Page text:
This spring we bought a stunning 120-year-old Victorian house in the historic uptown district in Kingston NY.Â It truly is the house of our dreams, our forever, future home.
It is my children’s childhood home, the houseÂ they willÂ return homeÂ to on Thanksgiving and Christmas as adults. It is the house which basement I will fill with boxes of cutouts of my children’s achievements and the home where I will bake with my grandchildren one day. And most importantly it is the home where we can have multiple 10 ft tall Christmas trees (we might not all agree on that being the most important feature, but you know, priorities).
The house is 2700 sq ft and when we bought it it was in excellent condition but everything was orange/brown – the floors, trims, the mantel, the wallsâ€¦ you name it. It was dark, dramatic and very shiny as most of the walls were painted in a glossy sheen.
It didnâ€™t require any major renovations to achieve our goals so with only a few â€śminorâ€ť changes we turned this dark and dramatic American classic into aÂ brightÂ Nordic Haven! Here is what we did:
We painted (almost) everything white!
To start with a clean slate, we decided to paint all the trim and walls white in the color Pure White by Sherwin Williams.Â A lot of people have rolled their eyes at us and said we must be crazy doing so, having two small children with sticky fingers. But hear me out.
Sherwin Williamsâ€™s Emerald paintÂ is washable IN ALL SHEENS! Yeah, you heard me, in ‘Matte’ too, which is what we chose for the walls. I never in a million years thought I could have beautiful, flat, white, WASHABLE walls. Truly amazing.
We painted all the trim in the same color as the walls but in a slightly different sheen. We went with ‘Satin’ and there is not a huge difference, but enough to create a subtle contrast between walls and trim.
The color pure white
Pure White is simply white. Itâ€™s crisp without being blue and soft without being beige or yellow. It sounds impossible, but itâ€™s just that: White.
To get that perfect shade of white they simply add a drop of gray or black to pure white paint. That removes the blue hue (which you do not want unless you are painting a dentist’s office) and it also adds warmth without adding any yellow (which you do not want unless you are your grandmother).
We did paint two walls in a different color. Pippa and Prince got to choose a color for one accent wall in each of their rooms. Prince was super focused on picking a “sea green color” and he went withÂ Sherwin Williams Aloe. For Pippa’s room, we decided to pick a beautiful complimentary color to the green and went with Sherwin Williams Comical Coral. Both came out great and they give the kids room a little spark.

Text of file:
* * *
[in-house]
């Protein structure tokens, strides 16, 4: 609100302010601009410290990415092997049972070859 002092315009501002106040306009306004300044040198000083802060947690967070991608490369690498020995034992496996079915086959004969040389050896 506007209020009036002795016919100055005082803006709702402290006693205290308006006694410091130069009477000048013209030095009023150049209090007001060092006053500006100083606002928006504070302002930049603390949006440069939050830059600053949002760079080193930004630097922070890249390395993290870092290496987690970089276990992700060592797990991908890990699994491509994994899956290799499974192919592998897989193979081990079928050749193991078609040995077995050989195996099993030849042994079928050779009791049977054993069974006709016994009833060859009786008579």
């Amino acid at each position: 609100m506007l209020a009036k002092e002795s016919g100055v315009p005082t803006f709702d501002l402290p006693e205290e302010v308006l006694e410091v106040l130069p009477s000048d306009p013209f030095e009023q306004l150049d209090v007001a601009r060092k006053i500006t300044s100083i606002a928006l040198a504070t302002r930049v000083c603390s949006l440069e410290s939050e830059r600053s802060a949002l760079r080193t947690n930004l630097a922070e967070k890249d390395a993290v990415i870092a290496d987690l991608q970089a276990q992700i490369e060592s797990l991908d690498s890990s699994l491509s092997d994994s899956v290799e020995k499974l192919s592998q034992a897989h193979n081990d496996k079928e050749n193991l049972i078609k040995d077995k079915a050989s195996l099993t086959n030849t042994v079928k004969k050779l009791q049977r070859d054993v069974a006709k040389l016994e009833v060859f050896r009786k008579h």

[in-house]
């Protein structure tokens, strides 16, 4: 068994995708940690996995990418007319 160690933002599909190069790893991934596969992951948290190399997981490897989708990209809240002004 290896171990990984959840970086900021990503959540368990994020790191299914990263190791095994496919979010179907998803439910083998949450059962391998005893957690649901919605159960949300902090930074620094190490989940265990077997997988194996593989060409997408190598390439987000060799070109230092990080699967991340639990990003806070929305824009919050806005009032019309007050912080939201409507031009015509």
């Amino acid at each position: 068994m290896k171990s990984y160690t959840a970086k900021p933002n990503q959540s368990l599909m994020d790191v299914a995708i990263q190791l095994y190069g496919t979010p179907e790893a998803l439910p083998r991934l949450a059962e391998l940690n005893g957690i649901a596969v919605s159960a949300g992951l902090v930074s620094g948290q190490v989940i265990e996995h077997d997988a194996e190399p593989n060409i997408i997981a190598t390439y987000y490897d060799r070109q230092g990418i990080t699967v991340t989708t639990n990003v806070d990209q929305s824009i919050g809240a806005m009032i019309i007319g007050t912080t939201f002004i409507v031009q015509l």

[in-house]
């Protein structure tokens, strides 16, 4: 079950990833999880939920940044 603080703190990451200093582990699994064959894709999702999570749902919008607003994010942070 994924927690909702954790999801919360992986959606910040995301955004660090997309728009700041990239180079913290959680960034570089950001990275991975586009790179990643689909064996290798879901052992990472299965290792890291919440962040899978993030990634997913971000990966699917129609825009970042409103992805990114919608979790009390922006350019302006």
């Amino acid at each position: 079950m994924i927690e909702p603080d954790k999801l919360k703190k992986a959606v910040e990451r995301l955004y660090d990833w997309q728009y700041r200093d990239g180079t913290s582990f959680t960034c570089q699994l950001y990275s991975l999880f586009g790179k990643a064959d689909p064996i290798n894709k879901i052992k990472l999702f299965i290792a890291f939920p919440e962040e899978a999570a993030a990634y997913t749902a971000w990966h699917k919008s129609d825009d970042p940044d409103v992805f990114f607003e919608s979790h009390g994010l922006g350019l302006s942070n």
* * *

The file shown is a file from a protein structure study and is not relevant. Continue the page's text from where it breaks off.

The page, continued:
The Chestnut Trim
All the wood in our house is original chestnut and it had never been painted, though it certainly had been covered with gazillion coats of super shiny varnish.
Finding unpainted, original chestnut trim is rare, I get it, but to us, it simply wasnâ€™t pleasant for the eye to have so much of it. So we paintedÂ a lot ofÂ the wood but left the doors and the beautiful panels in the stairway as they were and now the remaining wood stands out and adds a beautiful contrast to our clean, white walls. Before you didnâ€™t even notice all the details because everything around was shiny and brown too.Â
Painting theÂ varnished trim
How did you paint all that lacqueredÂ trim you might be asking yourself. Again, Sherwin Williams came to the rescue and saved us from hours and hours of sanding all that wood: Premium Wall & Wood Primer. One coat of primer followed by two coats of paint, and voila. Beautiful white trim.
Next week I am going to share with you how we tackled the floors to get that beautiful, light surface. It is a true Scandinavian secret, that by next week will not be a secret anymore as you all deserve to transform your (orange) hardwood floors into aÂ nordicÂ hygge dream. The best part is that the products we used are available right here in the US. Stay tuned!
This post is in part sponsored by Sherwin-Williams. All the choices and opinions are my own.
| Published on November 18, 2019 | Our Victorian House Renovation